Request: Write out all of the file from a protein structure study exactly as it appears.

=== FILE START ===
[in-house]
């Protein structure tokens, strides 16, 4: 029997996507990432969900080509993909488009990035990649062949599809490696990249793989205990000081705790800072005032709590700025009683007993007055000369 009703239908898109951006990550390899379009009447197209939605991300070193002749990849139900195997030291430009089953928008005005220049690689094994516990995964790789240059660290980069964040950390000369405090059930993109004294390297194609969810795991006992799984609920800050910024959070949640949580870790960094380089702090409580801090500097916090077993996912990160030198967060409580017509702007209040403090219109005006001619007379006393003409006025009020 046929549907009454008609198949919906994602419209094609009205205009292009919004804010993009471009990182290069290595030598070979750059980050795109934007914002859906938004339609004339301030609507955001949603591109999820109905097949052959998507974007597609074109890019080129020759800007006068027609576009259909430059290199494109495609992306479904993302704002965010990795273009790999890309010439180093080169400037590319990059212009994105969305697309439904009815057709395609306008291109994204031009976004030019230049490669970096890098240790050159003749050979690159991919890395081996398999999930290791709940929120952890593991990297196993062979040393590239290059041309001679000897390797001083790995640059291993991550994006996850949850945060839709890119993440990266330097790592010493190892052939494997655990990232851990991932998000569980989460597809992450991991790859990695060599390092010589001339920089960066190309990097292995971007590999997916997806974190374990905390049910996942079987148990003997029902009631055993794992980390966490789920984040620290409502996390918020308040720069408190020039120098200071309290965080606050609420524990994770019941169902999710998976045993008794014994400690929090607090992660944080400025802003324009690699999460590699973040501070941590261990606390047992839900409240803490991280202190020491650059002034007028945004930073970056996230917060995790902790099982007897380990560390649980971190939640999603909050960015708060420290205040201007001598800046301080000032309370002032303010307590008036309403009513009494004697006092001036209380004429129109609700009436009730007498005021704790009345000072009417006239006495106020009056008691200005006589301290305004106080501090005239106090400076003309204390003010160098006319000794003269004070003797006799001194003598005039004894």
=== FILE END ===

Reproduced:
[in-house]
């Protein structure tokens, strides 16, 4: 029997996507990432969900080509993909488009990035990649062949599809490696990249793989205990000081705790800072005032709590700025009683007993007055000369 009703239908898109951006990550390899379009009447197209939605991300070193002749990849139900195997030291430009089953928008005005220049690689094994516990995964790789240059660290980069964040950390000369405090059930993109004294390297194609969810795991006992799984609920800050910024959070949640949580870790960094380089702090409580801090500097916090077993996912990160030198967060409580017509702007209040403090219109005006001619007379006393003409006025009020 046929549907009454008609198949919906994602419209094609009205205009292009919004804010993009471009990182290069290595030598070979750059980050795109934007914002859906938004339609004339301030609507955001949603591109999820109905097949052959998507974007597609074109890019080129020759800007006068027609576009259909430059290199494109495609992306479904993302704002965010990795273009790999890309010439180093080169400037590319990059212009994105969305697309439904009815057709395609306008291109994204031009976004030019230049490669970096890098240790050159003749050979690159991919890395081996398999999930290791709940929120952890593991990297196993062979040393590239290059041309001679000897390797001083790995640059291993991550994006996850949850945060839709890119993440990266330097790592010493190892052939494997655990990232851990991932998000569980989460597809992450991991790859990695060599390092010589001339920089960066190309990097292995971007590999997916997806974190374990905390049910996942079987148990003997029902009631055993794992980390966490789920984040620290409502996390918020308040720069408190020039120098200071309290965080606050609420524990994770019941169902999710998976045993008794014994400690929090607090992660944080400025802003324009690699999460590699973040501070941590261990606390047992839900409240803490991280202190020491650059002034007028945004930073970056996230917060995790902790099982007897380990560390649980971190939640999603909050960015708060420290205040201007001598800046301080000032309370002032303010307590008036309403009513009494004697006092001036209380004429129109609700009436009730007498005021704790009345000072009417006239006495106020009056008691200005006589301290305004106080501090005239106090400076003309204390003010160098006319000794003269004070003797006799001194003598005039004894």